An Exposition of the Gospels (Language: Syriac)[edit]

This book contained the following concepts which are against Catholic creed:

  1. There are two persons in Christ.
  2. Christ is a pure creature.
  3. He was obliged to adore God, and stood in need of prayer.
  4. He was the temple of the holiest Trinity.
  5. Christ's soul, when he died, descended not into hell, but was carried to the paradise of Eden.
  6. Mary deserved to be reproved as well as the rest of the Jews for having vainly imagined that she was mother to one that was to be a great King; looking upon Christ as no other than a pure man and presuming that he was to have a temporal empire.
  7. Evangelists did not record all Christ's actions in truth as they were not present at many of them.
  8. The wise men that came from the East received no favor from God for their journey, neither did they believe in Christ.
  9. Christ was the adopted Son of God, and not God's natural Son.
  10. Christ received new grace in baptism, which he had not before.
  11. Christ is only the image of the Word and the pure temple of the Holy Spirit.
  12. Eucharist is only the image of the body of Christ, which is only in heaven at the right hand of the Father, and not here on earth.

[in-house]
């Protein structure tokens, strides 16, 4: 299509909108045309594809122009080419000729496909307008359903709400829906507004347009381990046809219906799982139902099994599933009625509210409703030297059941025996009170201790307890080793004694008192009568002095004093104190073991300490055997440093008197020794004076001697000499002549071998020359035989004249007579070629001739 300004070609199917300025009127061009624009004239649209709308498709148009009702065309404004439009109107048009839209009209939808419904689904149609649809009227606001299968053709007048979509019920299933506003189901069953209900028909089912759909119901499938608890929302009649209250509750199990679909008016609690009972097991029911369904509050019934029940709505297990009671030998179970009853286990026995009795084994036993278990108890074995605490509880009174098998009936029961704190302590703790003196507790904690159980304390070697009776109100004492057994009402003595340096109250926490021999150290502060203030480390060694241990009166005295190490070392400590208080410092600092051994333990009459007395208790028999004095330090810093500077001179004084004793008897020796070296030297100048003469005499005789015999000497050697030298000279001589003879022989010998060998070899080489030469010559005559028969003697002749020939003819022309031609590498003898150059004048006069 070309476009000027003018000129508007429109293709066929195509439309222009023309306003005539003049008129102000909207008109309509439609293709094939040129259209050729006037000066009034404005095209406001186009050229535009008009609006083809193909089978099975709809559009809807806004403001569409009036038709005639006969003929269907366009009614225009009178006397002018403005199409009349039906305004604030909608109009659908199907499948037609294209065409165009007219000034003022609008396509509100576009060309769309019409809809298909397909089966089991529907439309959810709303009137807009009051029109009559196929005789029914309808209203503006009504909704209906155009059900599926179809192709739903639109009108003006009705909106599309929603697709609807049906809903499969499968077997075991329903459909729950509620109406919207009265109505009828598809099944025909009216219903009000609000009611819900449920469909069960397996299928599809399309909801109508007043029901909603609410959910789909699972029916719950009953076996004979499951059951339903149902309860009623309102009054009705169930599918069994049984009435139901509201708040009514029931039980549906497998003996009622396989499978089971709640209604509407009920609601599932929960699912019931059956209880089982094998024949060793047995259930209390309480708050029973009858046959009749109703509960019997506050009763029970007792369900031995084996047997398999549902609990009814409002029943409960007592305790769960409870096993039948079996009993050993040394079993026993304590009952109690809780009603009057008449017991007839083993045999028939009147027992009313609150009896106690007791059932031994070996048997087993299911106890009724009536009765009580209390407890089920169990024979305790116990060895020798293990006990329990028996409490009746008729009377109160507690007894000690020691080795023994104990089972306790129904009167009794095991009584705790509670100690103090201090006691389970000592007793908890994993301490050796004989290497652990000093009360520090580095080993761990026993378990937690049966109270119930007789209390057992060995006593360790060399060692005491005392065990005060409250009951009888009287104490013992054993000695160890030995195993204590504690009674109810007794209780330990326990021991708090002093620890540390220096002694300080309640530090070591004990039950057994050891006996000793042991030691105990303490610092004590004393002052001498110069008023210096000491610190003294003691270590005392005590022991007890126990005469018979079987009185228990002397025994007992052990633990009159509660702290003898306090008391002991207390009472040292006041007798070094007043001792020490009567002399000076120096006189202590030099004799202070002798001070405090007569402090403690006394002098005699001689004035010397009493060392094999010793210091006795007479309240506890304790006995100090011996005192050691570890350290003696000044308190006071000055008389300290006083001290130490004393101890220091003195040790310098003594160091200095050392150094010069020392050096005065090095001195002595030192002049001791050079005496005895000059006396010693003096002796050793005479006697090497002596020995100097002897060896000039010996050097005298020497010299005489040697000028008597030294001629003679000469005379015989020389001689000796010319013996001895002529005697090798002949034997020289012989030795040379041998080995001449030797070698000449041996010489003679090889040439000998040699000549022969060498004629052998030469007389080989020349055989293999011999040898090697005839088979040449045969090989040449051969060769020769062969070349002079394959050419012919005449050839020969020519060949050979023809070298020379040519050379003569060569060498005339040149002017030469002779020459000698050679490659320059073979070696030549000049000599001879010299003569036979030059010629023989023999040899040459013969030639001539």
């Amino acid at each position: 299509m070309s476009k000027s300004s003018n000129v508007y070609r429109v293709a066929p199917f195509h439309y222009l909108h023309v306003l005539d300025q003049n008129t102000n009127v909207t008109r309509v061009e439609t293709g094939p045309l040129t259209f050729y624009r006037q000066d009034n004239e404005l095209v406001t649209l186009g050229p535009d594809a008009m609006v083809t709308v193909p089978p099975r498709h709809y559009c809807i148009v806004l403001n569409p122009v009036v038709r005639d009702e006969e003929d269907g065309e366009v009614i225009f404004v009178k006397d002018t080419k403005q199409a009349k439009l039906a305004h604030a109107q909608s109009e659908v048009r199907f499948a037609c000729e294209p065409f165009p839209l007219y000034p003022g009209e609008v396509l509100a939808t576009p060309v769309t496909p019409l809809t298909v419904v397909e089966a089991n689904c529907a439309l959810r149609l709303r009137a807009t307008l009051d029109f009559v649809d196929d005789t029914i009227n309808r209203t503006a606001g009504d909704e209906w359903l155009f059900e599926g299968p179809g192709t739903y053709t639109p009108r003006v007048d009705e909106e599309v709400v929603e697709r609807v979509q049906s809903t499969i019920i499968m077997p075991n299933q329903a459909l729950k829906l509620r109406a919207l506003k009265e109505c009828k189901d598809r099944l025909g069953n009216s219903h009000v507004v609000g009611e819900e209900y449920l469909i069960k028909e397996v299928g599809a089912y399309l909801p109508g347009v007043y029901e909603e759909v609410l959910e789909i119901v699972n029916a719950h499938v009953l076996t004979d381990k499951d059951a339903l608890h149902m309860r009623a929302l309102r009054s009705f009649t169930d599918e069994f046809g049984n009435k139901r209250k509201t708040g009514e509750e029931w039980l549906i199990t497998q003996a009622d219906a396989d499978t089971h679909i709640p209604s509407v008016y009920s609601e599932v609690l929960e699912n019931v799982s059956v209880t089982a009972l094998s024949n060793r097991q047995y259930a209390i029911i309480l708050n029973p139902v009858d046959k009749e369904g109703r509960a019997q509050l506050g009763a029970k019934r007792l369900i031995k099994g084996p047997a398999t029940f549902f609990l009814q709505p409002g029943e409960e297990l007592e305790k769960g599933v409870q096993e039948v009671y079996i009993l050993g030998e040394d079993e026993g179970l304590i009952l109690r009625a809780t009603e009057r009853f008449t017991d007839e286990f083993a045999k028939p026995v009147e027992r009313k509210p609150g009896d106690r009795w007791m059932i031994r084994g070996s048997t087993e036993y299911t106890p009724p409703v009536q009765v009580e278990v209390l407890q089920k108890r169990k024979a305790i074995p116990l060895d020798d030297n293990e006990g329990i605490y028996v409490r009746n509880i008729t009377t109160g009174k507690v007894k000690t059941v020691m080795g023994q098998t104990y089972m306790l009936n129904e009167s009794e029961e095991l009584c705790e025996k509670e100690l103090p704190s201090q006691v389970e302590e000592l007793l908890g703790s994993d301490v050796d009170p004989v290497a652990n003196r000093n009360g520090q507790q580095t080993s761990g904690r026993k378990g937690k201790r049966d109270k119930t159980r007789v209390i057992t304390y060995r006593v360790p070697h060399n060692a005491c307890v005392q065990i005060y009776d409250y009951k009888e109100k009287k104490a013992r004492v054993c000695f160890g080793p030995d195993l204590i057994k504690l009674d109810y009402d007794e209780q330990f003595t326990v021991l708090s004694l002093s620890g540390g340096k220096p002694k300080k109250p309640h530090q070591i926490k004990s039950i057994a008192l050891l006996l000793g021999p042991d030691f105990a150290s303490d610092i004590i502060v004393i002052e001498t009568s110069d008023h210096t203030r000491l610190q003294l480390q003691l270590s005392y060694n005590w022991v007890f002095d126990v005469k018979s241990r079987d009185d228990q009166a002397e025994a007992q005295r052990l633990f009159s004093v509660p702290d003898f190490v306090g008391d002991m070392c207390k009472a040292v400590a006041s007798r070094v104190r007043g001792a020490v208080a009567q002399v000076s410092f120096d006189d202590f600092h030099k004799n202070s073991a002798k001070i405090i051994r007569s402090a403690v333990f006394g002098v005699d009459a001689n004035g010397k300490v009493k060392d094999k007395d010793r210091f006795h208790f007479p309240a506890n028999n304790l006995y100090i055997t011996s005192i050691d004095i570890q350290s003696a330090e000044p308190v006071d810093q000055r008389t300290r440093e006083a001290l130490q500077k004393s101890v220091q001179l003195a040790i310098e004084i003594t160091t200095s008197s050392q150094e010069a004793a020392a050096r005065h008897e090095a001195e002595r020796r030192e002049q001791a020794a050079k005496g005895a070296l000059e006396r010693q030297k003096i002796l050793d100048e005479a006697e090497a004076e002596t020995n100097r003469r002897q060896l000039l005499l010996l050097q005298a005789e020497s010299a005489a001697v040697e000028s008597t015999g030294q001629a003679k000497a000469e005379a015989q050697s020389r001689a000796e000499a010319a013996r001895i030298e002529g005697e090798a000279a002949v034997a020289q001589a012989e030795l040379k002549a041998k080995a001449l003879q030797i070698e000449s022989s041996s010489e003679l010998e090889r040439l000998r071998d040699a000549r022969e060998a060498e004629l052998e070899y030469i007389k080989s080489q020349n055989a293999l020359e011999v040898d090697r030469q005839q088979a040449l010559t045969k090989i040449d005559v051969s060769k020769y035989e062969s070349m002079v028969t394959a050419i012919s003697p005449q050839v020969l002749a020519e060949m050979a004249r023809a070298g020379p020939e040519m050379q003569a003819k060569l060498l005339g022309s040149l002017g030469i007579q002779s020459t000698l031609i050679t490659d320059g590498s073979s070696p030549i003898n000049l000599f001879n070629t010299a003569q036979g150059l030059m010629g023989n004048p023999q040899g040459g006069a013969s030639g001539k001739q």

13. Christ, as pure man, did not know when the Day of Judgement was to be.
  14. When St. Thomas put his hand into Christ's side, and said, "My Lord and my God!" he was not speaking to Christ as God, but it was only an exclamation made to God on such a miracle.
  15. The authority that Christ gave to St. Peter over the church was the same that he gave to other priests, so his successors have no more power or jurisdiction than other bishops.
  16. Mary is not the mother of God.
  17. The First Epistle of St. John, and that of St. James, are not the writings of those Apostles, but of some other persons of the same name, and therefore are not canonical.

Book of Hormisda Raban (Language: Greek)[edit]

This book contained the following concepts which are against Catholic creed:

  1. Nestorius was a saint and martyr and suffered for the truth.
  2. St. Cyril, who persecuted him, was the priest and minister of the devil and is now in hell.
  3. Images are filthy and abominable idols, and ought not to be adored.
  4. St. Cyril, as a heretic, invented and introduced them.

Book of Lots (Language: Aramaic)[edit]

It contains many non-Christian rituals and practices such as:

  1. Ring of Solomon
  2. Choice of good days to marry upon, and for several other uses.

A book of unknown title which is a Nestorian version of Flos Sanctorum (Language: Syriac)[edit]

Describes the lives of many Nestorian saints.

Parisman or Persian Medicine (Language: Persian)[edit]

It contains:

  1. Many sorceries.
  2. Certain methods whereby one may do mischief to their enemies and may gain women.